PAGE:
2015 John W. Campbell Award Finalist and friend to bacon… tasty tasty bacon
Colonel Tom Kratman Interview
How is Man to be well-governed? How is he to govern himself? Many approaches have been tried and many more proposed. Some of these have been, in the words of a philosopher of Old Earth whom we know of only as R.A.H. , “Weird in the extreme.” None have worked; none have lasted. All have ultimately failed and usually in the most disastrous ways imaginable.
So opens Colonel Tom Kratman’s latest book, The Lotus Eaters, from Baen Books. Delving into the philosophical for a moment, this is one man I can never call “Tom” to his face. He’ll always be Colonel to me, despite assurances from unidentified sources that it is quite okay to call him “Tom”. I refuse, maintaining the officer-enlisted mentality (which may, or may not, ensure my survival). There’s a lot to be said about a man who can stare down a zombie and force it to spontaneously combust with naught but a withering glare.
Beyond the norm, Colonel Kratman’s novels tend to remind one of the gritty, hard-hitting realities of life while throwing everything which can be labeled “politically correct” in your face. He’s agreed to an interview, and while many of you may or may not see eye to eye with his politics or views, one thing can be certain: he writes damn good books. And I, curse the talented man, have spent quite a bit of money on his books over the years.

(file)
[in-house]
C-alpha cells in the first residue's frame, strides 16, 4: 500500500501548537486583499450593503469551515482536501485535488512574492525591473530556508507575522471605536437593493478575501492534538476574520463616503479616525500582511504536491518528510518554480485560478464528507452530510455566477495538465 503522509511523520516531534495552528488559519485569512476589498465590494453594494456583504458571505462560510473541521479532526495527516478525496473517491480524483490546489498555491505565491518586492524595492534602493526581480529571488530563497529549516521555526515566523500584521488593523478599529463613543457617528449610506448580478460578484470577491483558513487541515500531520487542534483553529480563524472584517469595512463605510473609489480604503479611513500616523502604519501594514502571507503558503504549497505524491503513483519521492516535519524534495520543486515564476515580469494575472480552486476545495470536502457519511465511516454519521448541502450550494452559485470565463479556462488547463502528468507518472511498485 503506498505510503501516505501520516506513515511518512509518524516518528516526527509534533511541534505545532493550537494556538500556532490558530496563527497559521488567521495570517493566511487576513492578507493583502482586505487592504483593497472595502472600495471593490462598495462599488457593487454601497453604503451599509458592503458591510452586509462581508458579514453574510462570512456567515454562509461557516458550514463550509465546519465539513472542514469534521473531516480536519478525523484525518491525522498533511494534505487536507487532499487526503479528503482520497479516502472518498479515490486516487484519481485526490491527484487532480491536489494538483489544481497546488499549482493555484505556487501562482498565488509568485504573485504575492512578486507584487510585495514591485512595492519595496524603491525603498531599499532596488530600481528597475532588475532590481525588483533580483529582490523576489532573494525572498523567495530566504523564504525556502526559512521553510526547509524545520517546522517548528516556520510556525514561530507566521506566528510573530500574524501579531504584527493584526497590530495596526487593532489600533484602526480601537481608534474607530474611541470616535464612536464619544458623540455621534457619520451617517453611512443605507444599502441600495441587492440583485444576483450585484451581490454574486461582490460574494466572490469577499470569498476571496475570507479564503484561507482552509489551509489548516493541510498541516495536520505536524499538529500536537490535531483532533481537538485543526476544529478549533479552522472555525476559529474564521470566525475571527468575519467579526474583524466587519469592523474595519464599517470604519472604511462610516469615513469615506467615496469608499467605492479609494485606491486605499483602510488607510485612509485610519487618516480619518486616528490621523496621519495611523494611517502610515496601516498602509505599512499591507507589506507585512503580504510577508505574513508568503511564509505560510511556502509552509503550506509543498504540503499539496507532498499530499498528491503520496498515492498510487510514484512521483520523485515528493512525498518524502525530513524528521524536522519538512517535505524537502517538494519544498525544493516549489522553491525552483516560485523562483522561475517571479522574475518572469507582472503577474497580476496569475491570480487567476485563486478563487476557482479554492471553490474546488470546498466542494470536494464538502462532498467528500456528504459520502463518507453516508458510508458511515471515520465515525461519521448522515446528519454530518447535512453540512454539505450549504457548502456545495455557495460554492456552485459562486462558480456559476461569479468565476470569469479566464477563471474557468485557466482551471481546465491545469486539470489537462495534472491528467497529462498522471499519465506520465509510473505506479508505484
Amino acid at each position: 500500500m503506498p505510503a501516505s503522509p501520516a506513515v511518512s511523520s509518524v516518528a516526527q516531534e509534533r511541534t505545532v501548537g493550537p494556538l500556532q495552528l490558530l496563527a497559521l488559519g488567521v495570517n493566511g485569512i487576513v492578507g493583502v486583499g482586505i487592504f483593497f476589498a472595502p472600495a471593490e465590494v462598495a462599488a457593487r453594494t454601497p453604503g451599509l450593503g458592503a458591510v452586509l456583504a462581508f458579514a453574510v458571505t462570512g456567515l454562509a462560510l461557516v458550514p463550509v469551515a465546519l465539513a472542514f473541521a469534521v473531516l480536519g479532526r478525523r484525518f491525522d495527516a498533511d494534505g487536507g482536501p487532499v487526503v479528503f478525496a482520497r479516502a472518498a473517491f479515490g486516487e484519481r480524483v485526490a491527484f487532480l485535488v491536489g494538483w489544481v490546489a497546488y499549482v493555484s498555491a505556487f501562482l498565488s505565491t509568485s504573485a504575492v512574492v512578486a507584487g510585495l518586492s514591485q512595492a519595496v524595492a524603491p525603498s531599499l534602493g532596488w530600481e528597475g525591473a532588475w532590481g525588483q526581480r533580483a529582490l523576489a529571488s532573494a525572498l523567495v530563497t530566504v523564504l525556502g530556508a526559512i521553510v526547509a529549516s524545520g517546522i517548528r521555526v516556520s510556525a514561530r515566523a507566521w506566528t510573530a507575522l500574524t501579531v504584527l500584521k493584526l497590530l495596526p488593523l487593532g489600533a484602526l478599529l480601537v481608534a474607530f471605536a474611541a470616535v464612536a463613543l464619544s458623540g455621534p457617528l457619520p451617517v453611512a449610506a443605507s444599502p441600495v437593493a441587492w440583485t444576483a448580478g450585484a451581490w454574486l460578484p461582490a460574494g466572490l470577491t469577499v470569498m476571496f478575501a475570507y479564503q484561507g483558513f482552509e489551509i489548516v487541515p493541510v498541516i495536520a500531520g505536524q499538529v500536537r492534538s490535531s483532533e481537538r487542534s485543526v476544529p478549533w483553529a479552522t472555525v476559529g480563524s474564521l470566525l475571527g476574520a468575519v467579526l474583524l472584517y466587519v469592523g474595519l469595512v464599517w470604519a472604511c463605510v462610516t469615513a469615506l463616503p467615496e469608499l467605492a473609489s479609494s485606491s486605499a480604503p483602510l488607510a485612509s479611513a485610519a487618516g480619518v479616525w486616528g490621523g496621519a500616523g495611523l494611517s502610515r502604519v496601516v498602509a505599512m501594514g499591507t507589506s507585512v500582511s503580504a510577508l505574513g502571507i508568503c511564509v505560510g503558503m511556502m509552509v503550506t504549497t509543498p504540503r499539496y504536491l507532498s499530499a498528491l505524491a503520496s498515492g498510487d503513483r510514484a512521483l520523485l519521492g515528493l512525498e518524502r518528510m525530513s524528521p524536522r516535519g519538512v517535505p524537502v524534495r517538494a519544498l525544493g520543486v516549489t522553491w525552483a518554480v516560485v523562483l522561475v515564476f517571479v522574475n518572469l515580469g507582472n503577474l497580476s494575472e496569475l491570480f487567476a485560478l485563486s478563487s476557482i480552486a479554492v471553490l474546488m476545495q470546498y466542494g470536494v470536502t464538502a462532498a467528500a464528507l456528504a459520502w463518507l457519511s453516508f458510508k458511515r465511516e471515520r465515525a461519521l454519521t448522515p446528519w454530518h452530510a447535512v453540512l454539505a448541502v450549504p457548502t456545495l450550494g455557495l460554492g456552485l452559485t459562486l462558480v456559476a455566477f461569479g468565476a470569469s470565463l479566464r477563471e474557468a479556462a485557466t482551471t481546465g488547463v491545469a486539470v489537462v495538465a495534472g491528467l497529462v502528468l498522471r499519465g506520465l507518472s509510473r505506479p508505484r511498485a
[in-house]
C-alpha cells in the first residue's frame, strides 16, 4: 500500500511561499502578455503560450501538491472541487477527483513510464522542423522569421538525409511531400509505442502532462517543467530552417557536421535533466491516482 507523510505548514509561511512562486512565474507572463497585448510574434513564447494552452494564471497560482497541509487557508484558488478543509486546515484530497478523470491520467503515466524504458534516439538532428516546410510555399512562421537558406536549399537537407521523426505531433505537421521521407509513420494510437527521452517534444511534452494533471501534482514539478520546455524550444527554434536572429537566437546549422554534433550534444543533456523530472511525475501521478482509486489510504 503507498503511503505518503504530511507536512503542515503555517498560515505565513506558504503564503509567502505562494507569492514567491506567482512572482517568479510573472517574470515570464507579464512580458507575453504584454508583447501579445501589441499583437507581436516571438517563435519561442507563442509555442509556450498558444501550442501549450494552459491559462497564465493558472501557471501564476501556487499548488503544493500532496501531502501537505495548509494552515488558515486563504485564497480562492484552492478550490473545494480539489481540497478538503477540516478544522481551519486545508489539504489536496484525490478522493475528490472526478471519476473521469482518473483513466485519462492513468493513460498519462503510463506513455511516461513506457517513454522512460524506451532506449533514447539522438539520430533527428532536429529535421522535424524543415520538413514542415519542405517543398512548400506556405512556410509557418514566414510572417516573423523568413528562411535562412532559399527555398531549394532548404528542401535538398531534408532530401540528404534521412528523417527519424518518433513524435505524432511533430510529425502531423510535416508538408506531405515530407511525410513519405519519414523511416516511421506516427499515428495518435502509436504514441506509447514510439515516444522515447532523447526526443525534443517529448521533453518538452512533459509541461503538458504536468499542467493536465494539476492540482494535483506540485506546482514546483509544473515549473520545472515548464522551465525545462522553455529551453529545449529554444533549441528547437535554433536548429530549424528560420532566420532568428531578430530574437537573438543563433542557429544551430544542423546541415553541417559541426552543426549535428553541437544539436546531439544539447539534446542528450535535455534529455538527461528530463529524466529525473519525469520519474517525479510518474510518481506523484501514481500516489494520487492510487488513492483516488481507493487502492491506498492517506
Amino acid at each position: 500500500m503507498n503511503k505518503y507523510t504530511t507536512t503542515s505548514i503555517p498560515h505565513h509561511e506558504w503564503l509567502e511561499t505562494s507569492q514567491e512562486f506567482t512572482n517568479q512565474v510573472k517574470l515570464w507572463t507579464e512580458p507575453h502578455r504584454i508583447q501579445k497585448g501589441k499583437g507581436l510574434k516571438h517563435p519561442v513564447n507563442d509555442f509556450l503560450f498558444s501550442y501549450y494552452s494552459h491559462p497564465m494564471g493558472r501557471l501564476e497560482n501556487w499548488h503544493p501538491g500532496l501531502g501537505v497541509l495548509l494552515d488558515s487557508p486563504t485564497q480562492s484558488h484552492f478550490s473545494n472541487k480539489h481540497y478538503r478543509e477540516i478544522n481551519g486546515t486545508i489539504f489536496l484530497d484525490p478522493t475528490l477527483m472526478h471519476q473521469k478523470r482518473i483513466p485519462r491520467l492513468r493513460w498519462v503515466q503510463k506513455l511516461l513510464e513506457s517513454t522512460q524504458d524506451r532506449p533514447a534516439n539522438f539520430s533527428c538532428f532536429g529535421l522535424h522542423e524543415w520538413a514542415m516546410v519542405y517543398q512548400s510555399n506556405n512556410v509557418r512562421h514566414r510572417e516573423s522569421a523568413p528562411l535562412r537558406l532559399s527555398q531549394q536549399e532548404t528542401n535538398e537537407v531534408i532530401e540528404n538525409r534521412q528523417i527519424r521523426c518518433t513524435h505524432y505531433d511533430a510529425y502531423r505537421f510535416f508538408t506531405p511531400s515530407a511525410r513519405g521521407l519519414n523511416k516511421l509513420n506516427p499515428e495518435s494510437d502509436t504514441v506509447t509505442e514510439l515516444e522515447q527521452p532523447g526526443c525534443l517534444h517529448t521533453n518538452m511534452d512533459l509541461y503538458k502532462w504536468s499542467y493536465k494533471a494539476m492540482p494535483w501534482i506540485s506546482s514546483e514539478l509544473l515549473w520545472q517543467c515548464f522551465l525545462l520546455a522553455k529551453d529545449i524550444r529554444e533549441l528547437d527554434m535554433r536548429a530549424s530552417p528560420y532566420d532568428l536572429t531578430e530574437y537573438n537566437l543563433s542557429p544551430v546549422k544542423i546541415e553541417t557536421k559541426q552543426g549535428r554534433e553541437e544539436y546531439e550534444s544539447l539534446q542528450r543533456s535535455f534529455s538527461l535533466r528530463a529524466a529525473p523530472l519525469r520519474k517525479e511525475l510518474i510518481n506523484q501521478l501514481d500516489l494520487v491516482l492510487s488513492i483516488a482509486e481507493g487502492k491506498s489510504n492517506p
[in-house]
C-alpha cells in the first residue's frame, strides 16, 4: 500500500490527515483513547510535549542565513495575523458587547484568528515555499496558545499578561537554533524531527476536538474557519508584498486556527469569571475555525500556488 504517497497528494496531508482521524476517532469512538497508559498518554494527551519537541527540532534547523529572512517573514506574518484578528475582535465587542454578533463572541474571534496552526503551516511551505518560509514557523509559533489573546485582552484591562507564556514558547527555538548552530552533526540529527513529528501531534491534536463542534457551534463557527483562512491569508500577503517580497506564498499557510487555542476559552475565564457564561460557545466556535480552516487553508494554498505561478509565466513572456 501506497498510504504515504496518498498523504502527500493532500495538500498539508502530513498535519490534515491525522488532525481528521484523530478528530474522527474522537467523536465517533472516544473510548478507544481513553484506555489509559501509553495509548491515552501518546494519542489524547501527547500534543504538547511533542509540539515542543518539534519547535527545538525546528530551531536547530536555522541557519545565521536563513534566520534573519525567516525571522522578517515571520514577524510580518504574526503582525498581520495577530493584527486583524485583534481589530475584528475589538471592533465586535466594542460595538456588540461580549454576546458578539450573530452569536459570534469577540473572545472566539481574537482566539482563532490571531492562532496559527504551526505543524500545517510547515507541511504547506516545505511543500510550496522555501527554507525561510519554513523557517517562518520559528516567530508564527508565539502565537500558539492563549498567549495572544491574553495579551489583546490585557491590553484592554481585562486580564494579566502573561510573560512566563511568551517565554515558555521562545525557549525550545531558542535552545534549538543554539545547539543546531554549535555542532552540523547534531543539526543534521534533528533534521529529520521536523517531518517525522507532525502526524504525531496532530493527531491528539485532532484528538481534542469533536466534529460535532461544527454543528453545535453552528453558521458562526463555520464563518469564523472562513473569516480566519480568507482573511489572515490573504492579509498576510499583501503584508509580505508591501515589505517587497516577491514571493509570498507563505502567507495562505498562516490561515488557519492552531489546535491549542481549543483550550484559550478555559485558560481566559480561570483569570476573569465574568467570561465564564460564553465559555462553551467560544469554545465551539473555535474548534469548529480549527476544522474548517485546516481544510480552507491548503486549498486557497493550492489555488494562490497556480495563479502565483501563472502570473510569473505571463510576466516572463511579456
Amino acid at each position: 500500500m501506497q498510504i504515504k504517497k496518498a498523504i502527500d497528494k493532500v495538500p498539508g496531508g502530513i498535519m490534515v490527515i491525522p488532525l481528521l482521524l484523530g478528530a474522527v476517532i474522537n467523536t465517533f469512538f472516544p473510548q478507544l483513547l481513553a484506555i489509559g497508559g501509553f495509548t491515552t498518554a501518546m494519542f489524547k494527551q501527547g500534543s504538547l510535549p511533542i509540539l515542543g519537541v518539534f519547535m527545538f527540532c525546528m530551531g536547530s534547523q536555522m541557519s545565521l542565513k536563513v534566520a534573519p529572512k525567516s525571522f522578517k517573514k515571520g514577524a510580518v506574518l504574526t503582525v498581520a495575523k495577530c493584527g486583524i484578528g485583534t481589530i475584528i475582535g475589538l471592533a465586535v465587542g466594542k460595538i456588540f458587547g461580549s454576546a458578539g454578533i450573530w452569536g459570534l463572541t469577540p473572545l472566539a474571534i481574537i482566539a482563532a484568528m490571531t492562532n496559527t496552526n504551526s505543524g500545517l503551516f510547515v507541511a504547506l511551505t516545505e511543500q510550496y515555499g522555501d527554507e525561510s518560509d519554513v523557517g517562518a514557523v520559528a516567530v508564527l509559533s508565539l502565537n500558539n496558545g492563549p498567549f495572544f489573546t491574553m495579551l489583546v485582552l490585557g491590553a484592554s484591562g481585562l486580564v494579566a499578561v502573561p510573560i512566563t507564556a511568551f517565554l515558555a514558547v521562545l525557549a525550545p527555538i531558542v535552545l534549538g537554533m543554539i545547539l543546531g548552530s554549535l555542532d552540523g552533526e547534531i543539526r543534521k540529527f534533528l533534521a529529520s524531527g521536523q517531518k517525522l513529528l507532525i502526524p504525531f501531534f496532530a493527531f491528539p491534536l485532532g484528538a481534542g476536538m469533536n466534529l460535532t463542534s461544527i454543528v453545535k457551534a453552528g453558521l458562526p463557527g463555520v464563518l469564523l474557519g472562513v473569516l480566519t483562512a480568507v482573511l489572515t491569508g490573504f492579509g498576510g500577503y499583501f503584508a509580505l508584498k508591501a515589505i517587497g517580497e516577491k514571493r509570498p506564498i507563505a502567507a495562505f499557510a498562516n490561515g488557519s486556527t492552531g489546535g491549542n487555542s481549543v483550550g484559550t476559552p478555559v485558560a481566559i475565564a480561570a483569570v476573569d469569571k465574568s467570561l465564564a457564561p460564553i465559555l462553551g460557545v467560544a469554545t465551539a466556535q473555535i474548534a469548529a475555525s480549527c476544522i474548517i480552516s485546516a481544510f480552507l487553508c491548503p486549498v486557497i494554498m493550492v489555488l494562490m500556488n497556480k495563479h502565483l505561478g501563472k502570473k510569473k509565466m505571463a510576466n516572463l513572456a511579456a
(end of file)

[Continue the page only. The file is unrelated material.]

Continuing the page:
Me: Thanks for agreeing to the interview, Colonel. First question I’m going to ask, as it relates to The Lotus Eaters and the two books preceding it, A Desert Called Peace and Carnifex: Where did you come up with a character like Carrera?
Colonel Kratman: Carrera’s existence actually arises from a question, or two of them; what kind of man would be required to do the things, and succeed in the things, he does and succeeds in, and what would spark him to do that. That was true even in the original version I wrote back in the 90s, mostly while in law school, which version wasn’t remotely science fiction.
As for his attributes and talents, those are composite. Some came from me, yes. Still others came from people I’ve known. Some more came from historical characters. And one particular one, the spark of madness, came from losing his family in the way he did.
There was also a fictional character, Clancy’s Jack Ryan, who is a negative part of Carrera’s make up. See, whenever I had a moral problem for him I asked myself, “What would that goody-two-shoes, failed to kill the man who shot his wife and little girl, failed to nuke the Iranian city under the full provocation of a biological attack, wimp Jack Ryan do?” And then had Carrera do the opposite.